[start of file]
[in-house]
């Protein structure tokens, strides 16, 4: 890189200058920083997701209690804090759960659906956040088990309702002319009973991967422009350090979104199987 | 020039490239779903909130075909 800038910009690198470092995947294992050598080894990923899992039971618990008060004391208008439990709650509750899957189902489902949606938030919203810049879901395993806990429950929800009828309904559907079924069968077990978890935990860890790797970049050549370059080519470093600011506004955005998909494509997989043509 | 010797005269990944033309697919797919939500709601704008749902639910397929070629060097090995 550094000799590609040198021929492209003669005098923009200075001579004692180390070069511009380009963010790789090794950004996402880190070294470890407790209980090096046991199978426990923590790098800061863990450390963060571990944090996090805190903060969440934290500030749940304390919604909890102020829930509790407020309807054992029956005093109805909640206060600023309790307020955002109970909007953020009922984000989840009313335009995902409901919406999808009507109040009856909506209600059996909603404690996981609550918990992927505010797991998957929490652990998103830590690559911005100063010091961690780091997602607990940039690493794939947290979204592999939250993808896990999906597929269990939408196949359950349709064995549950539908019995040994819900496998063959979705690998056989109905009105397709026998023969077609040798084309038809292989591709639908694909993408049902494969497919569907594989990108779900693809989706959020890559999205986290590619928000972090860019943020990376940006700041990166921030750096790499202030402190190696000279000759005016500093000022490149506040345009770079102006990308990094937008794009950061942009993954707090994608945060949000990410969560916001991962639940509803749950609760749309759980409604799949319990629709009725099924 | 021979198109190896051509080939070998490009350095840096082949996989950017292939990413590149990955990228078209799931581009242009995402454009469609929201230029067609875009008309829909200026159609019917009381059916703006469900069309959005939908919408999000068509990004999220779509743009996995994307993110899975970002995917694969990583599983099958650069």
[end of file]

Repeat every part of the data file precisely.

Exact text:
[in-house]
């Protein structure tokens, strides 16, 4: 890189200058920083997701209690804090759960659906956040088990309702002319009973991967422009350090979104199987 | 020039490239779903909130075909 800038910009690198470092995947294992050598080894990923899992039971618990008060004391208008439990709650509750899957189902489902949606938030919203810049879901395993806990429950929800009828309904559907079924069968077990978890935990860890790797970049050549370059080519470093600011506004955005998909494509997989043509 | 010797005269990944033309697919797919939500709601704008749902639910397929070629060097090995 550094000799590609040198021929492209003669005098923009200075001579004692180390070069511009380009963010790789090794950004996402880190070294470890407790209980090096046991199978426990923590790098800061863990450390963060571990944090996090805190903060969440934290500030749940304390919604909890102020829930509790407020309807054992029956005093109805909640206060600023309790307020955002109970909007953020009922984000989840009313335009995902409901919406999808009507109040009856909506209600059996909603404690996981609550918990992927505010797991998957929490652990998103830590690559911005100063010091961690780091997602607990940039690493794939947290979204592999939250993808896990999906597929269990939408196949359950349709064995549950539908019995040994819900496998063959979705690998056989109905009105397709026998023969077609040798084309038809292989591709639908694909993408049902494969497919569907594989990108779900693809989706959020890559999205986290590619928000972090860019943020990376940006700041990166921030750096790499202030402190190696000279000759005016500093000022490149506040345009770079102006990308990094937008794009950061942009993954707090994608945060949000990410969560916001991962639940509803749950609760749309759980409604799949319990629709009725099924 | 021979198109190896051509080939070998490009350095840096082949996989950017292939990413590149990955990228078209799931581009242009995402454009469609929201230029067609875009008309829909200026159609019917009381059916703006469900069309959005939908919408999000068509990004999220779509743009996995994307993110899975970002995917694969990583599983099958650069």